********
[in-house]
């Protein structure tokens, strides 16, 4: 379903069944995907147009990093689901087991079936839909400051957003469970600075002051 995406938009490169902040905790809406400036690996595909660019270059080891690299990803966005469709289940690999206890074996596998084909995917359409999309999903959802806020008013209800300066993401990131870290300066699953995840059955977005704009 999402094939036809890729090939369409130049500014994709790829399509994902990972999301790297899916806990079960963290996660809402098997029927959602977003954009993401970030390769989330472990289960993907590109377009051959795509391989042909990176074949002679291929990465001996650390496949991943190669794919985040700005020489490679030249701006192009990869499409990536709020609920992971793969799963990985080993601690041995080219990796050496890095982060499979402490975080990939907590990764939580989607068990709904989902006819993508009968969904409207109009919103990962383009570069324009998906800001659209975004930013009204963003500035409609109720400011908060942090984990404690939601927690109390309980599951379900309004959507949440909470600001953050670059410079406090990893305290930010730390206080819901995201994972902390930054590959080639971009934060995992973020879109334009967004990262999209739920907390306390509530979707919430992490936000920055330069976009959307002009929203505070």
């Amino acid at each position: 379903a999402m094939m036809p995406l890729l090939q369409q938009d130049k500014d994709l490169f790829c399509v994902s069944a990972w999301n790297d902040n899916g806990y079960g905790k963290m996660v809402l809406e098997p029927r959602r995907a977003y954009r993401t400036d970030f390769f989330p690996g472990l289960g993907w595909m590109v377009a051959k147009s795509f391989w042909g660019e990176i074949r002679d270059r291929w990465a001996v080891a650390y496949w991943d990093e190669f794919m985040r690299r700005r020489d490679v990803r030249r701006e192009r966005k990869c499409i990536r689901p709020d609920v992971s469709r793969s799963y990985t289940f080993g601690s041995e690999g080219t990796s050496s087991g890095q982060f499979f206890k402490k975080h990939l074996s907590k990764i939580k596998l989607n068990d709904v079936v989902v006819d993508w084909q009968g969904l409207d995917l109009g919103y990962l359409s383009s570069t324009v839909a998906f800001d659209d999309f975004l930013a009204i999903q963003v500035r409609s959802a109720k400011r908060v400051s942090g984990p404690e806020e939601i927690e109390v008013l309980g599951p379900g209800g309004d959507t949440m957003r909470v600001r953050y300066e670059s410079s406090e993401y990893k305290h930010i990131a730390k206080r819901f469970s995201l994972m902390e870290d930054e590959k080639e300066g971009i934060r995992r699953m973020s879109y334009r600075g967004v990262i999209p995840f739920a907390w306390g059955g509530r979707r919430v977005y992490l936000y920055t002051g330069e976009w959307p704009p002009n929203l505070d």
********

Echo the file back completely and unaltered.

[in-house]
């Protein structure tokens, strides 16, 4: 379903069944995907147009990093689901087991079936839909400051957003469970600075002051 995406938009490169902040905790809406400036690996595909660019270059080891690299990803966005469709289940690999206890074996596998084909995917359409999309999903959802806020008013209800300066993401990131870290300066699953995840059955977005704009 999402094939036809890729090939369409130049500014994709790829399509994902990972999301790297899916806990079960963290996660809402098997029927959602977003954009993401970030390769989330472990289960993907590109377009051959795509391989042909990176074949002679291929990465001996650390496949991943190669794919985040700005020489490679030249701006192009990869499409990536709020609920992971793969799963990985080993601690041995080219990796050496890095982060499979402490975080990939907590990764939580989607068990709904989902006819993508009968969904409207109009919103990962383009570069324009998906800001659209975004930013009204963003500035409609109720400011908060942090984990404690939601927690109390309980599951379900309004959507949440909470600001953050670059410079406090990893305290930010730390206080819901995201994972902390930054590959080639971009934060995992973020879109334009967004990262999209739920907390306390509530979707919430992490936000920055330069976009959307002009929203505070």
């Amino acid at each position: 379903a999402m094939m036809p995406l890729l090939q369409q938009d130049k500014d994709l490169f790829c399509v994902s069944a990972w999301n790297d902040n899916g806990y079960g905790k963290m996660v809402l809406e098997p029927r959602r995907a977003y954009r993401t400036d970030f390769f989330p690996g472990l289960g993907w595909m590109v377009a051959k147009s795509f391989w042909g660019e990176i074949r002679d270059r291929w990465a001996v080891a650390y496949w991943d990093e190669f794919m985040r690299r700005r020489d490679v990803r030249r701006e192009r966005k990869c499409i990536r689901p709020d609920v992971s469709r793969s799963y990985t289940f080993g601690s041995e690999g080219t990796s050496s087991g890095q982060f499979f206890k402490k975080h990939l074996s907590k990764i939580k596998l989607n068990d709904v079936v989902v006819d993508w084909q009968g969904l409207d995917l109009g919103y990962l359409s383009s570069t324009v839909a998906f800001d659209d999309f975004l930013a009204i999903q963003v500035r409609s959802a109720k400011r908060v400051s942090g984990p404690e806020e939601i927690e109390v008013l309980g599951p379900g209800g309004d959507t949440m957003r909470v600001r953050y300066e670059s410079s406090e993401y990893k305290h930010i990131a730390k206080r819901f469970s995201l994972m902390e870290d930054e590959k080639e300066g971009i934060r995992r699953m973020s879109y334009r600075g967004v990262i999209p995840f739920a907390w306390g059955g509530r979707r919430v977005y992490l936000y920055t002051g330069e976009w959307p704009p002009n929203l505070d």